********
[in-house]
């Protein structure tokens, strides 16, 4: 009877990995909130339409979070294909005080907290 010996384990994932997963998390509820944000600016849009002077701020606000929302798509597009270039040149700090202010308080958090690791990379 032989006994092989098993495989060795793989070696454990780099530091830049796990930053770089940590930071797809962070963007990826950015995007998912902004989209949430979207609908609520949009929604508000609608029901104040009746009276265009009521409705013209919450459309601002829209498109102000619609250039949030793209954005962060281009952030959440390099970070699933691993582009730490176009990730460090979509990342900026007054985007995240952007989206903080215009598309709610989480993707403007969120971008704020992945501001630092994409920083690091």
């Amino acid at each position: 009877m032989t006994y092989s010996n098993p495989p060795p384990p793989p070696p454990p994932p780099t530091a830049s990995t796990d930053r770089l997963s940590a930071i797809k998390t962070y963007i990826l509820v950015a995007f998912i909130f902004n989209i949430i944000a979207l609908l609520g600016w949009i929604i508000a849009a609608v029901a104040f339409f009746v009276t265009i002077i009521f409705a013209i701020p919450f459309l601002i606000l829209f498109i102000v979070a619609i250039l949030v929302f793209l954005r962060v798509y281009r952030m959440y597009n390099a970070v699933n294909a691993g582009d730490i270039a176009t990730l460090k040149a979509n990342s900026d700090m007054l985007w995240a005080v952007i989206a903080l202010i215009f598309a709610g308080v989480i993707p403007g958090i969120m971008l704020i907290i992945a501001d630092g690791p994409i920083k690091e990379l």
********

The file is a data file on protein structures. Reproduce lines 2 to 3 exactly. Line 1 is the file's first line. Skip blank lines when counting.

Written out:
């Protein structure tokens, strides 16, 4: 009877990995909130339409979070294909005080907290 010996384990994932997963998390509820944000600016849009002077701020606000929302798509597009270039040149700090202010308080958090690791990379 032989006994092989098993495989060795793989070696454990780099530091830049796990930053770089940590930071797809962070963007990826950015995007998912902004989209949430979207609908609520949009929604508000609608029901104040009746009276265009009521409705013209919450459309601002829209498109102000619609250039949030793209954005962060281009952030959440390099970070699933691993582009730490176009990730460090979509990342900026007054985007995240952007989206903080215009598309709610989480993707403007969120971008704020992945501001630092994409920083690091």
């Amino acid at each position: 009877m032989t006994y092989s010996n098993p495989p060795p384990p793989p070696p454990p994932p780099t530091a830049s990995t796990d930053r770089l997963s940590a930071i797809k998390t962070y963007i990826l509820v950015a995007f998912i909130f902004n989209i949430i944000a979207l609908l609520g600016w949009i929604i508000a849009a609608v029901a104040f339409f009746v009276t265009i002077i009521f409705a013209i701020p919450f459309l601002i606000l829209f498109i102000v979070a619609i250039l949030v929302f793209l954005r962060v798509y281009r952030m959440y597009n390099a970070v699933n294909a691993g582009d730490i270039a176009t990730l460090k040149a979509n990342s900026d700090m007054l985007w995240a005080v952007i989206a903080l202010i215009f598309a709610g308080v989480i993707p403007g958090i969120m971008l704020i907290i992945a501001d630092g690791p994409i920083k690091e990379l």